Several years later, her father became seriously ill and was unable to sleep or eat; his doctors believed he would certainly die soon. As he was about to give one last breath, a monk came to visit. The holy man told the king he could cure the monarch, but he would have to grind up the arms and eyes of one free from hatred to make this medicine. The king thought this was impossible, but the monk assured him that there was a Bodhisattva living in the king’s domain who would gladly sacrifice her body parts if asked.
An envoy from the king went in search of the the unknown bodhisattva. When the envoy made the request, Miao-Shan gladly cut out her eyes and severed her arms. The envoy returned and the monk made the medicine. The Monarch instantly recovered and thanked the monk who reprimanded him. “You should thank the one who gave her eyes and arms.” the monk said before disappearing. The king, believing this was a sign of divine intervention, ordered a coach and headed off with his family to find and thank the unknown bodhisattva.
When the royal family arrived they realized it is was their daughter, Miao-Shan, who had made the sacrifice. The girl spoke, “Mindful of my father’s love, I have repaid him with my eyes and arms.” With eyes full of tears and hearts full of shame, the family gathered to hug Miao-Shan. As they did so, clouds formed around the girl. The earth trembled, flowers bloomed and a holy image of the Thousand Eyes and Thousand Arms appeared in the sky.
And then, the bodhisattva disappeared from this world. To honor Miao-Shan the royal family built a shrine on the spot, which is known as The Fragrant Mountain.
BODHISATTVA literally means “enlightened being”, a soul who through compassion and altruism, has earned the right to leave this world of suffering and enter nirvana, but has chosen instead to re-incarnate on Earth and help others until all beings are enlightened. The Dali Lama and Thich Nhat Hanh are acknowledged as Bodhisattvas.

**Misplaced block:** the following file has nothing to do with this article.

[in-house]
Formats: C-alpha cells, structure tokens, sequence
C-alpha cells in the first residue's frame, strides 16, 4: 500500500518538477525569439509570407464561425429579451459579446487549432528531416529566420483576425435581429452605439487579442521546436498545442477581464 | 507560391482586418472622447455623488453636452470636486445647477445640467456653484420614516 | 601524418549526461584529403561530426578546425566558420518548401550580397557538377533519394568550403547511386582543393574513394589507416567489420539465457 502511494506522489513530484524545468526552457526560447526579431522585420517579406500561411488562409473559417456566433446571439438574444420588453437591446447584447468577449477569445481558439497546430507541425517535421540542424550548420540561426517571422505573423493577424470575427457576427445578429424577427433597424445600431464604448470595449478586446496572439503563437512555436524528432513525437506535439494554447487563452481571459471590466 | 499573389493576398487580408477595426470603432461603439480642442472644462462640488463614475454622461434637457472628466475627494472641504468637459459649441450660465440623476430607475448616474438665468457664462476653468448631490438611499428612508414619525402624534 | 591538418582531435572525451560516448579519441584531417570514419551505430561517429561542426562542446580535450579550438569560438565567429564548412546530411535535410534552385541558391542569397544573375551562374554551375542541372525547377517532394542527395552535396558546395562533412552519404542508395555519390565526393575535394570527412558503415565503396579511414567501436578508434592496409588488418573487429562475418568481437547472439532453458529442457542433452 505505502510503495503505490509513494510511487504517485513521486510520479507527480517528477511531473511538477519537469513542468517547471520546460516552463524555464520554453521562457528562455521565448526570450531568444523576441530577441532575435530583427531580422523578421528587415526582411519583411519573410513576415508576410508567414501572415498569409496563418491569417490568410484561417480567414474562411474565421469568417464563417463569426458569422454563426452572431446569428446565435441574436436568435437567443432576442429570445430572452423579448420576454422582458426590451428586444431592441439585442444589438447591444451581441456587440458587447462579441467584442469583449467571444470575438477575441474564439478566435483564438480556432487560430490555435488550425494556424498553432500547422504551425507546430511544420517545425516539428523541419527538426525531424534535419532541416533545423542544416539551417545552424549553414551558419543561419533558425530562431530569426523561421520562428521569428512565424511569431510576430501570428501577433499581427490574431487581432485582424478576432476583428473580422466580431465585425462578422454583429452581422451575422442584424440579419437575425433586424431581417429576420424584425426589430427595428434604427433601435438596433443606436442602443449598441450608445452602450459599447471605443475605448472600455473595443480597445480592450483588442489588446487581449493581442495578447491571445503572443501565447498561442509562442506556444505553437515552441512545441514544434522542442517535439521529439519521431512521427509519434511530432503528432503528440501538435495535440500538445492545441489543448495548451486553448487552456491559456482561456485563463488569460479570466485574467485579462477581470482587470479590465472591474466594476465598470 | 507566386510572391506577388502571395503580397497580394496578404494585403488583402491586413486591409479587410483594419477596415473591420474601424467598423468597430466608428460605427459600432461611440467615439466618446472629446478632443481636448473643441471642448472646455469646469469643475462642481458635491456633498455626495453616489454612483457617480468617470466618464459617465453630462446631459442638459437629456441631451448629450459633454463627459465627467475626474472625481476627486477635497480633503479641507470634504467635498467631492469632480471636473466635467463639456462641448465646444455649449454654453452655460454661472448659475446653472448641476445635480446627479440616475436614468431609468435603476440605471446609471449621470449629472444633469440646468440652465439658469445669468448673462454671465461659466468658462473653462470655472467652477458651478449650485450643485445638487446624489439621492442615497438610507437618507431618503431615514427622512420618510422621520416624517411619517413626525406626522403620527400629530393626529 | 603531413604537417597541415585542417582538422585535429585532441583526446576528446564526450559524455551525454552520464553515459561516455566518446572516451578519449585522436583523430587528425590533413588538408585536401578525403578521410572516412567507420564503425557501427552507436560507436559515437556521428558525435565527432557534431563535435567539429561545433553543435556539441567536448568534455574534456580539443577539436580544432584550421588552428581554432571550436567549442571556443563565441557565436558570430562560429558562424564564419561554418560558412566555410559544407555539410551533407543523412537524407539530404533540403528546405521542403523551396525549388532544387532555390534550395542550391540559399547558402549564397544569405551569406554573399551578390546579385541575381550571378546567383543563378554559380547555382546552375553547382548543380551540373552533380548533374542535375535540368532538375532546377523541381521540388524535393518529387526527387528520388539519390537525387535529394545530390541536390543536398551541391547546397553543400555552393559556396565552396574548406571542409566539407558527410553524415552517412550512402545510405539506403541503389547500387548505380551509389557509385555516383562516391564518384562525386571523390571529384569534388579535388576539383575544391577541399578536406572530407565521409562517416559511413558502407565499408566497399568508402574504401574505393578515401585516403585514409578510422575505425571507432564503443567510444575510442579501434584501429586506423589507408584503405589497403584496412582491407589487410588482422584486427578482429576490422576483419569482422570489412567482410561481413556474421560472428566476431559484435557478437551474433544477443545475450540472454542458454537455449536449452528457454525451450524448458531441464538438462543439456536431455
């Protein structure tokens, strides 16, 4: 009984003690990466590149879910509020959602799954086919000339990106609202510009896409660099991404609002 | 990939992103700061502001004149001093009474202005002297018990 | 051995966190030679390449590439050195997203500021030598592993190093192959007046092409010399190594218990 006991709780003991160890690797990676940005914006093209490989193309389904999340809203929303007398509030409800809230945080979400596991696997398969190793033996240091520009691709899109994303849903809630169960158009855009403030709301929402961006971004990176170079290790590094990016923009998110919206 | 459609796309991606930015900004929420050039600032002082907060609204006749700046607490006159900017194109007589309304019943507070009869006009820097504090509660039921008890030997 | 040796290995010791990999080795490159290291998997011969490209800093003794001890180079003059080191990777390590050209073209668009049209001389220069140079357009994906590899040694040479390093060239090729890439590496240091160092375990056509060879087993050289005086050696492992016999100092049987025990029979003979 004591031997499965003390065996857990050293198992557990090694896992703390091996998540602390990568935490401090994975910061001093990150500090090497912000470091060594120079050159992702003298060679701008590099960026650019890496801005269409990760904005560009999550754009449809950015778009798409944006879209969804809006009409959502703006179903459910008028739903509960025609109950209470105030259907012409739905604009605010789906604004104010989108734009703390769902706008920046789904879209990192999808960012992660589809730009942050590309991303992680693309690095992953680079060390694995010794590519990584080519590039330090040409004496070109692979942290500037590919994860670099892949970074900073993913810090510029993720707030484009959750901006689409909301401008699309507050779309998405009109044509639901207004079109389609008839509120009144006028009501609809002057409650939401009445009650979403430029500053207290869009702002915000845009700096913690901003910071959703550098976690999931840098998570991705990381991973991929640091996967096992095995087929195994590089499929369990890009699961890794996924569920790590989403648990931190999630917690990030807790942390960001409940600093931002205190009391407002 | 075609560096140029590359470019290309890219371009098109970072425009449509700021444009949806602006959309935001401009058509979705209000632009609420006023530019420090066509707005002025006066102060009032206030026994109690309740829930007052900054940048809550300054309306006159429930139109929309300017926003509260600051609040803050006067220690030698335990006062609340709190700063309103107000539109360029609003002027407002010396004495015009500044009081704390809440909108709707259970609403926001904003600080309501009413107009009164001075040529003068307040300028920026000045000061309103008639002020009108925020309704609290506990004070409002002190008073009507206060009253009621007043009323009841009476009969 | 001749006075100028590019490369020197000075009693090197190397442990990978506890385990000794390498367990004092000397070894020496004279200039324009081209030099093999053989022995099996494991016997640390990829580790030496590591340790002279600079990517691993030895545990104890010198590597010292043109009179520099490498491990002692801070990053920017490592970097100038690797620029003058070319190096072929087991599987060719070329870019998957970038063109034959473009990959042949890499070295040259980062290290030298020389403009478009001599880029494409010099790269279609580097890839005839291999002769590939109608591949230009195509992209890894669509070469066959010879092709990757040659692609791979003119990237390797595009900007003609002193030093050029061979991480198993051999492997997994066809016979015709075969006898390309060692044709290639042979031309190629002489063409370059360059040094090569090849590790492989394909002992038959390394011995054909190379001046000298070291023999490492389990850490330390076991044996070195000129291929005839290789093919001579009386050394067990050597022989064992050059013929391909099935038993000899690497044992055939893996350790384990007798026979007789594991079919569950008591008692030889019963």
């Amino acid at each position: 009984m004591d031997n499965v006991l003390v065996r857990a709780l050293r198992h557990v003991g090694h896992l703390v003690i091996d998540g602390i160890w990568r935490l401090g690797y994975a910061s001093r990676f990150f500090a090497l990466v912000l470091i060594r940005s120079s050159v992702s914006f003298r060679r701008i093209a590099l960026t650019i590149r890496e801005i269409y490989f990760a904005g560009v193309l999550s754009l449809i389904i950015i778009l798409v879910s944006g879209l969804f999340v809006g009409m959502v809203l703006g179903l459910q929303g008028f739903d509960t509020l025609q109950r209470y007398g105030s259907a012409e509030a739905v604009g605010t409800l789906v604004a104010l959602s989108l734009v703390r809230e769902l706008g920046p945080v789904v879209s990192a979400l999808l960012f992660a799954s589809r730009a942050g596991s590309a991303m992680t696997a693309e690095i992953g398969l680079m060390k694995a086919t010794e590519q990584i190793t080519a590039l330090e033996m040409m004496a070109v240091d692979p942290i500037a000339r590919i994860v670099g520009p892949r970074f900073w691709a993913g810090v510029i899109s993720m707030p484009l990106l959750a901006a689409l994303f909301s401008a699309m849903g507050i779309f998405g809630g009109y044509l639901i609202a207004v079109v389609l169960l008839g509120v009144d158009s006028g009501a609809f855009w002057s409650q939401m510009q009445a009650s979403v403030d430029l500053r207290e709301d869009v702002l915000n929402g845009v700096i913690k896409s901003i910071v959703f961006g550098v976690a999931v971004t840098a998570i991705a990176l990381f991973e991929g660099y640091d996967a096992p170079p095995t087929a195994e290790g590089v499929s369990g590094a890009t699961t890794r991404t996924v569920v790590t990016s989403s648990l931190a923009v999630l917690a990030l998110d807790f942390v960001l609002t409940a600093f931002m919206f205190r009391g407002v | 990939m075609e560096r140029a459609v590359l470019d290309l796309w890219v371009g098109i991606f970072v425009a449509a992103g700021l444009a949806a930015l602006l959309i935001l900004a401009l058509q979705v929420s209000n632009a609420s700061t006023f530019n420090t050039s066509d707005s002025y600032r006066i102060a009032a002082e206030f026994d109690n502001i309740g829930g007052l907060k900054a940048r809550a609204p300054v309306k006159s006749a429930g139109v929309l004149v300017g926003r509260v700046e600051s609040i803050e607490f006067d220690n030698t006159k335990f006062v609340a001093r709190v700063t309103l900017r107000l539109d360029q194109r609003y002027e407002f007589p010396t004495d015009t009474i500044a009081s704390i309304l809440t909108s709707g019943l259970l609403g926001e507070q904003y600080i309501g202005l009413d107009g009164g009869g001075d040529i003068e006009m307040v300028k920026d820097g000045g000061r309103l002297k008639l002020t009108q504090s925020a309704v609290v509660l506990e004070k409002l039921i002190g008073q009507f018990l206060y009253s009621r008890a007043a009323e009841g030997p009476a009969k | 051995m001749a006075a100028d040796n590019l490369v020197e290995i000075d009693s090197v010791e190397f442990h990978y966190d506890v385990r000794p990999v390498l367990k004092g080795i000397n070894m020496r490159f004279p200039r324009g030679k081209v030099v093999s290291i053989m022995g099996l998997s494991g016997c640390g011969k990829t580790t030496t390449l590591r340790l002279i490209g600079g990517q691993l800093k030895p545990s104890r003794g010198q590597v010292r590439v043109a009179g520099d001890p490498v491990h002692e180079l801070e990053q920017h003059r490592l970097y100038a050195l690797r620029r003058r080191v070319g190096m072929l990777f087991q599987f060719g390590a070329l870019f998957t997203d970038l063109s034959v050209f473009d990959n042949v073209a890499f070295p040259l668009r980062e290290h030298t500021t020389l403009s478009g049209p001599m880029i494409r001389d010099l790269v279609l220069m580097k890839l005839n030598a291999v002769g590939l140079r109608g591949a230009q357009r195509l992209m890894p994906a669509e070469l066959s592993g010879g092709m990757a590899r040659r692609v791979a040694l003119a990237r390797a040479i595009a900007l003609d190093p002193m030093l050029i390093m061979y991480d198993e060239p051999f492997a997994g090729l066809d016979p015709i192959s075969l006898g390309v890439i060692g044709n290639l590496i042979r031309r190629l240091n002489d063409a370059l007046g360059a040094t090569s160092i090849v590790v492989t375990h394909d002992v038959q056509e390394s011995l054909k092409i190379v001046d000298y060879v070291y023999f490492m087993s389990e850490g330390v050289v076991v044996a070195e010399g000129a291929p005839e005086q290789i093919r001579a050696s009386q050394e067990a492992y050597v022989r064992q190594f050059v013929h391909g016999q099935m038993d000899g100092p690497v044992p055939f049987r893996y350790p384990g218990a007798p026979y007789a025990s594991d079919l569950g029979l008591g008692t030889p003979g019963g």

In Hans Christian Anderson’s story ‘Thumbelina’ we are introduced to a flower child who appears to resemble Quan Yin. In another of Anderson’s myths ‘The story of a mother’ we read of a mother who sacrifices her body parts in the hope of saving her baby son. Quan Yin has many similarities with the Celtic Goddess Brigid and the Hindu Goddess Tara. In appearance and character traits she is similar to the virgin mother of Christianity.
In her role as daughter tending the earth she resembles the maiden Goddess Persephone (of Greek mythology), yet she assumes the role of mother Goddess in her spirit of compassion and unconditional love. Her wisdom and devotion to spirituality are attributes of the crone Goddess, so in many respects she embodies the strong archetype of the triple Goddess. Through her suffering she never identifies with a victim mentality, instead she rises above it. In this way she represents a very enduring feminine archetype.
In Buddhism there are no Gods to worship since the path of enlightenment is an individual path of wisdom, ethical conduct and mental development. Though it may be helpful to visualise Quan Yin in human form, it is more accurate to say she represents the energy of compassion and unconditional love. In this way many devotees call upon the feminine energy of Quan Yin when reciting mantras or during mediation.
The most popular mantra recited to Quan Yin is ‘Namo Quan Shi Yin Pu Sa’ [Nah-moh Kwahn Shee Yin Poo Sah] which means ‘Salutations to the compassionate and merciful Bodhisattva Kuan Yin’.